Social Capital CEO Chamath Palihapitiya on Wednesday doubled down on his comments that the government shouldn’t bail out billionaires or allow buybacks amid the Covid-19 pandemic.
“Buybacks are the primary example of a growing strain of incompetence amongst CEOs and amongst boards,” Palihapitiya said on CNBC’s “Fast Money Halftime Report.” “And it’s where we need to start thinking about how the rules need to change.”
Palihapitiya was defending his comments from two weeks ago, when he said poor-performing CEO’s deserve to be “wiped out” rather than bailed out from coronavirus-related economic issues.
“I think why I was frustrated is that I just think that that kind of behavior makes no sense and instead of being punished, it has been rewarded,” Palihapitiya said Wednesday.
“Since 2009, the 500 companies in the S&P 500, they bought back $7 trillion of stock and or issued dividends that turned out to be more than 90 cents of every dollar of profit that they made over the last 11-plus years. The federal government, as well as the Fed, between monetary and fiscal stimulus combined, have essentially transferred around $7 trillion now back to those said companies as well as companies slightly smaller than them,” he added.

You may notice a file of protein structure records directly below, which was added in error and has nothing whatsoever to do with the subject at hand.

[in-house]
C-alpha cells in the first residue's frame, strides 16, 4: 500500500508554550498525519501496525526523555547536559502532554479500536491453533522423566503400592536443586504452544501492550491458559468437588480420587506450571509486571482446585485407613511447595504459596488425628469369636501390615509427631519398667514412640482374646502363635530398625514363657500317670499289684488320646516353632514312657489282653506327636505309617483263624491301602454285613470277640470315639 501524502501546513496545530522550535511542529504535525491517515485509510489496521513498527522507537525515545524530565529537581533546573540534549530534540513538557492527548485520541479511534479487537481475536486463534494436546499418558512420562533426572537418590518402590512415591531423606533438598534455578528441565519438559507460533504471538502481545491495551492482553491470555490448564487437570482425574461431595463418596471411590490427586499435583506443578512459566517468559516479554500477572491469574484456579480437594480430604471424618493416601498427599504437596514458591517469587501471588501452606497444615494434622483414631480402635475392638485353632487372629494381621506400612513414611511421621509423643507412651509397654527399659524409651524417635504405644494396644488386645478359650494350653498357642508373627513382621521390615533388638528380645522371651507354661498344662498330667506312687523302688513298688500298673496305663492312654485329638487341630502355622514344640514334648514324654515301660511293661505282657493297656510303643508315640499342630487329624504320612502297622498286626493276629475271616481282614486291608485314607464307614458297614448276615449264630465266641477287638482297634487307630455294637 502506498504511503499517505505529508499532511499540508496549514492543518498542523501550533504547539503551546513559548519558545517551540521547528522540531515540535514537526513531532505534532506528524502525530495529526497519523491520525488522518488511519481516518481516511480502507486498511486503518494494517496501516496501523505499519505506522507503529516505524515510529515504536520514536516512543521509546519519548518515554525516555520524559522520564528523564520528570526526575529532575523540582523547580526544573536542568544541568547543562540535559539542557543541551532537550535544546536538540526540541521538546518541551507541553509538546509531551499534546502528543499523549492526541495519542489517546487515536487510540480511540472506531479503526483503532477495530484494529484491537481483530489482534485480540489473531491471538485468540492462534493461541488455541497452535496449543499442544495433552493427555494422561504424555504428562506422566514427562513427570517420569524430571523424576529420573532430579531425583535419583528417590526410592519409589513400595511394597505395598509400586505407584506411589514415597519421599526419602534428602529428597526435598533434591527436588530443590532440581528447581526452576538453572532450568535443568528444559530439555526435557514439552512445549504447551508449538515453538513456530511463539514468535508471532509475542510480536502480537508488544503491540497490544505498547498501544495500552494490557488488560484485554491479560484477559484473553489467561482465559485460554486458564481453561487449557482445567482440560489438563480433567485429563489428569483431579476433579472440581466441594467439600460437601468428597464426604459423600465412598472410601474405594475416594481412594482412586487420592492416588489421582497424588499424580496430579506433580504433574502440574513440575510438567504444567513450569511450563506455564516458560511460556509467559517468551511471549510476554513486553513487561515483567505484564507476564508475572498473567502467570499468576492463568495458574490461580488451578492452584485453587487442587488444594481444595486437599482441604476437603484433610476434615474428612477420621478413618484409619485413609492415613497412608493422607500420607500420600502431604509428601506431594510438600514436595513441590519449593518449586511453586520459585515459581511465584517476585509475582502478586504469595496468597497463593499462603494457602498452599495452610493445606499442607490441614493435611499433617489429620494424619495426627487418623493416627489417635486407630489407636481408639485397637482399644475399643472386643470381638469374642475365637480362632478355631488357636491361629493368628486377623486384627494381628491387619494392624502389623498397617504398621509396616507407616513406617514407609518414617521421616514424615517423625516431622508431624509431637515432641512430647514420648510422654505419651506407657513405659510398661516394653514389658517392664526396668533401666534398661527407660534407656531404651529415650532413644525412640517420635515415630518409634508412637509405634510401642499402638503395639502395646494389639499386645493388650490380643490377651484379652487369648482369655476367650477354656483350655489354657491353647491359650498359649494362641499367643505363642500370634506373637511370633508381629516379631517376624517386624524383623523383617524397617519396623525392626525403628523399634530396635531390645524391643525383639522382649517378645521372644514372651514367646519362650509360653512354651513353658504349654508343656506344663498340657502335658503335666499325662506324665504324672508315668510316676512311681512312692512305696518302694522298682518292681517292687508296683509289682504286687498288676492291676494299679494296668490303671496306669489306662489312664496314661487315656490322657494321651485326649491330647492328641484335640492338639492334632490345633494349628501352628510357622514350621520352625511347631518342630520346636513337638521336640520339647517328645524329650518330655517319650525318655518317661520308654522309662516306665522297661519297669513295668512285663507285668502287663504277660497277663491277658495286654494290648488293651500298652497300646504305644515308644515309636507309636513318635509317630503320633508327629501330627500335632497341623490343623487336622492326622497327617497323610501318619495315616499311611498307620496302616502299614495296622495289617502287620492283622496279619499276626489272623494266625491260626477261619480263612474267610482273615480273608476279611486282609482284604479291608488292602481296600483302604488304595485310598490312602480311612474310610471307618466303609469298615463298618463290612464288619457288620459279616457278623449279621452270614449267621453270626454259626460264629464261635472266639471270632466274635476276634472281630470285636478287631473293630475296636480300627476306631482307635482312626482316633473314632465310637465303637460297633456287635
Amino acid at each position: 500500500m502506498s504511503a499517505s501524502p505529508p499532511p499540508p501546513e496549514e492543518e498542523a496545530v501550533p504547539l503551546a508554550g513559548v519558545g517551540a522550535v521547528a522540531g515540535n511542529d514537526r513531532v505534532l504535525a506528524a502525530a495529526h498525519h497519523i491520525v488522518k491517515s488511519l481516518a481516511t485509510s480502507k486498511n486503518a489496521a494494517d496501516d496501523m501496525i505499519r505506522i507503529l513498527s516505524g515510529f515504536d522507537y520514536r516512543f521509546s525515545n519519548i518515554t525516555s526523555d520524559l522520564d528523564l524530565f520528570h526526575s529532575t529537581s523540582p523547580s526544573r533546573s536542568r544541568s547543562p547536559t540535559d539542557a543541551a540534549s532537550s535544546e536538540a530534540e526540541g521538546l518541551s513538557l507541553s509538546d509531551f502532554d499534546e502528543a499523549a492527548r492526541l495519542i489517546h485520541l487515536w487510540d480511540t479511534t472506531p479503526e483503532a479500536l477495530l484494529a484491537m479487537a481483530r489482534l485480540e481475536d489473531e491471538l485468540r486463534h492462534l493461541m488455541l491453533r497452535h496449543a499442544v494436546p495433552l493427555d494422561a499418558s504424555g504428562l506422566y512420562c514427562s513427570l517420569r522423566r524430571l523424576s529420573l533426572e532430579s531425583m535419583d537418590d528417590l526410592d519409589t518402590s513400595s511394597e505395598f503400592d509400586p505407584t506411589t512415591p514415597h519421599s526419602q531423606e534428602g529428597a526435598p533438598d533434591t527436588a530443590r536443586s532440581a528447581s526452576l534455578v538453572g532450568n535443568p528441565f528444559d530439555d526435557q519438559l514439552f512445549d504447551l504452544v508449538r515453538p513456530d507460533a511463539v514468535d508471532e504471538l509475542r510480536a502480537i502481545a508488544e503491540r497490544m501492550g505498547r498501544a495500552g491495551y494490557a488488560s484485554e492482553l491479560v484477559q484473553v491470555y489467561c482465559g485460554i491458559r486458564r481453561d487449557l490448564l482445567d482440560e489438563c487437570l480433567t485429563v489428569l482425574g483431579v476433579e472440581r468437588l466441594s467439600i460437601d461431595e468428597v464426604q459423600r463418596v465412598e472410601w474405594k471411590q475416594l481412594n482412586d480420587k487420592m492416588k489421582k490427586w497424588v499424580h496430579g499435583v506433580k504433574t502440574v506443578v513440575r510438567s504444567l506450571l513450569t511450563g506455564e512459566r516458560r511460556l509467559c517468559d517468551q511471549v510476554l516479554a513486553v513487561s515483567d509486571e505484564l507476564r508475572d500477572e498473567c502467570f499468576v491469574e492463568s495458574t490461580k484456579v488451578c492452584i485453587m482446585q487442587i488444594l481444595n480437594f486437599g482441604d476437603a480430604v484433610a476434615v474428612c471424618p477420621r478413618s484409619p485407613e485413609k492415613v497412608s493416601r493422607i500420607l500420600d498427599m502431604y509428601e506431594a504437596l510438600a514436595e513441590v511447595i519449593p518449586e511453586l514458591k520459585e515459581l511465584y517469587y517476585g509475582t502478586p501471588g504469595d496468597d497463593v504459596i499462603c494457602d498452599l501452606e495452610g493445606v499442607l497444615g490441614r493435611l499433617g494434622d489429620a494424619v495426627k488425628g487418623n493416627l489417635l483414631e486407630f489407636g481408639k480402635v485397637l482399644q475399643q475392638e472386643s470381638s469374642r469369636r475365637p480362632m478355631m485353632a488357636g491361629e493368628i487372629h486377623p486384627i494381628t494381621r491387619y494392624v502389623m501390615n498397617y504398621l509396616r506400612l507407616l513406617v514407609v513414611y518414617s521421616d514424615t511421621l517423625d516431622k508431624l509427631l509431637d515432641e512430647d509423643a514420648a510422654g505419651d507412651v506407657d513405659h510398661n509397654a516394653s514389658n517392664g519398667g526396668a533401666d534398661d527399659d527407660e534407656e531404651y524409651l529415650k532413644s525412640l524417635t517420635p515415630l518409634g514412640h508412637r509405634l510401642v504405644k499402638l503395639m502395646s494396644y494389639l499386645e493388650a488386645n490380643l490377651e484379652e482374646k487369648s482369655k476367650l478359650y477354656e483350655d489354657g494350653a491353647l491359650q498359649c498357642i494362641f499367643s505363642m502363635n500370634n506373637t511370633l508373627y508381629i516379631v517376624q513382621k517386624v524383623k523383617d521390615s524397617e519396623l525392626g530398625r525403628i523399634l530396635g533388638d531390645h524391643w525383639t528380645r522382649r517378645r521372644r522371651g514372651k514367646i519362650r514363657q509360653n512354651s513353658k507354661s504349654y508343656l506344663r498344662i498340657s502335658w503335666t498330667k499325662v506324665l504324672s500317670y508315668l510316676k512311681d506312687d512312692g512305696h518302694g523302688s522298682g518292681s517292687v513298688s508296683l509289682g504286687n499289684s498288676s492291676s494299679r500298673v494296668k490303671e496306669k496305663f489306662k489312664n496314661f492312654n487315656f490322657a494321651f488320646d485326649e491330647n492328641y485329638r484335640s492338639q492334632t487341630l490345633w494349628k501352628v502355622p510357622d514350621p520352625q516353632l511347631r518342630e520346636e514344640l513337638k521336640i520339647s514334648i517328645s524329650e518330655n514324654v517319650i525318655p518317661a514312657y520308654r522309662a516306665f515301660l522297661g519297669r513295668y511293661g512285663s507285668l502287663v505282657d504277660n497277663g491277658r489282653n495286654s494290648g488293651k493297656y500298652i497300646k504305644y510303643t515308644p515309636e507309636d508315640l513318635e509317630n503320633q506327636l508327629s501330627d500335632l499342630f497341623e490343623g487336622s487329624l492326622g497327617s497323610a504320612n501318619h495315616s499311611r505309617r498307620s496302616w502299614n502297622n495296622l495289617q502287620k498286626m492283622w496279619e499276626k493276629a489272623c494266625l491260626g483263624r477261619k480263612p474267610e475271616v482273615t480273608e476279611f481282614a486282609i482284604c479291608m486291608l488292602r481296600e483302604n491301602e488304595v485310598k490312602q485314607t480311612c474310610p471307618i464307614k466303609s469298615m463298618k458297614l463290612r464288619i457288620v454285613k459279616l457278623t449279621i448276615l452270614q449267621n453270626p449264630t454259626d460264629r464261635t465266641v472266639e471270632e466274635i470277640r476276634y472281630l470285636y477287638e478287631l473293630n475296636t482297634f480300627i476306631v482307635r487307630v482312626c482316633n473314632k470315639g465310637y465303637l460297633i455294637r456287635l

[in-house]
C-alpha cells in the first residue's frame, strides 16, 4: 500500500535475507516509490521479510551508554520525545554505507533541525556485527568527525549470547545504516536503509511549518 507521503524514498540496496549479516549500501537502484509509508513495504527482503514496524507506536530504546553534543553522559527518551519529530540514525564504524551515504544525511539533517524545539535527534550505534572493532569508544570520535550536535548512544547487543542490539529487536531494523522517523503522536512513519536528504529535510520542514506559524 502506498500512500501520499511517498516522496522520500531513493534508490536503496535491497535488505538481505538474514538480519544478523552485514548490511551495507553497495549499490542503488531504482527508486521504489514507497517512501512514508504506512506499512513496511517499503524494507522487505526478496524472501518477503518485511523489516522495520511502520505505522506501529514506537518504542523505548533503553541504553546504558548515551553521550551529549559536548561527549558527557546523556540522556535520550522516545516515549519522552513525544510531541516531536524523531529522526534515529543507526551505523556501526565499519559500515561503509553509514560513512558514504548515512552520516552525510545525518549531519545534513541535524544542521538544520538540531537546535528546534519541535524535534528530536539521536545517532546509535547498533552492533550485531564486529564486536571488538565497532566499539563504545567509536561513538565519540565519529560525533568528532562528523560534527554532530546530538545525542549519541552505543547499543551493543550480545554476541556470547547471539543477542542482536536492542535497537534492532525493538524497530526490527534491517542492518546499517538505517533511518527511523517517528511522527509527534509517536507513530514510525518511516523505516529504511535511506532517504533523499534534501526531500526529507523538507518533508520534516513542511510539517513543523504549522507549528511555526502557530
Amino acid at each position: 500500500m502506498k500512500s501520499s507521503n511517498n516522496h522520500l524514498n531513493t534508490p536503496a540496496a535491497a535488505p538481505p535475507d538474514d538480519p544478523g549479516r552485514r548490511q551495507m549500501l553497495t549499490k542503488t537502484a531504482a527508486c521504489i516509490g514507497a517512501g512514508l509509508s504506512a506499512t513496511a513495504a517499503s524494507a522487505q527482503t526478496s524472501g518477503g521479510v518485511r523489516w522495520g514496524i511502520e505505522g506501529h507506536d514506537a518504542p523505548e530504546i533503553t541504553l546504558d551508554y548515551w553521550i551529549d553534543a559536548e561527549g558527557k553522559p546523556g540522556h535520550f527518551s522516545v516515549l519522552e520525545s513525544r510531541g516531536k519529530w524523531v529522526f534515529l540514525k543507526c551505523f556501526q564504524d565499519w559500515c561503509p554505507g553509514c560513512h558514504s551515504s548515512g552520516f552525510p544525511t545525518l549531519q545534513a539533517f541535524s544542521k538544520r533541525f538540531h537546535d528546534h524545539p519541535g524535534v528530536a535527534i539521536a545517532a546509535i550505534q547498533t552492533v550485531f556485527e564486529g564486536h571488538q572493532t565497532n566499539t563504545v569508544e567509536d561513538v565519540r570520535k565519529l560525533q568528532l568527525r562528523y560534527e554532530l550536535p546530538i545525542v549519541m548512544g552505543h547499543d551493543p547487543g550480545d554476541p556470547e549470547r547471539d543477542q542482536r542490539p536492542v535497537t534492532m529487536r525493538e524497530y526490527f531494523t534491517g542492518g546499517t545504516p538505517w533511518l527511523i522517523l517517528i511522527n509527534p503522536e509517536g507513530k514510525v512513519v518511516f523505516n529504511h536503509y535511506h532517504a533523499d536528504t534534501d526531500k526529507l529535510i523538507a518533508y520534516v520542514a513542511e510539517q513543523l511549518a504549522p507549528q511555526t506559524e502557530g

Palihapitiya has been critical of the United States’ economic reaction to the Covid-19 pandemic, saying that stimulus money should go directly to consumers and workers rather than businesses. The Federal Reserve has announced a slew of new moves aimed at getting trillions of dollars into businesses and governments, including its Main Street business lending program and market interventions, as part of an aggressive strategy to keep markets functioning and support the economy.
However, Palihapitiya said that impact the public long-term. He predicted that companies will have a slew of layoffs in the fourth quarter of 2020 after they spend the money received and continue to be impacted by the pandemic.
“I think that a lot of companies that got support will still be struggling when the terms of those grants and loans fall off, which is September. And unfortunately, I think we may see large waves of layoffs that just happen in Q4 heading into Christmas time of 2020,” he said.
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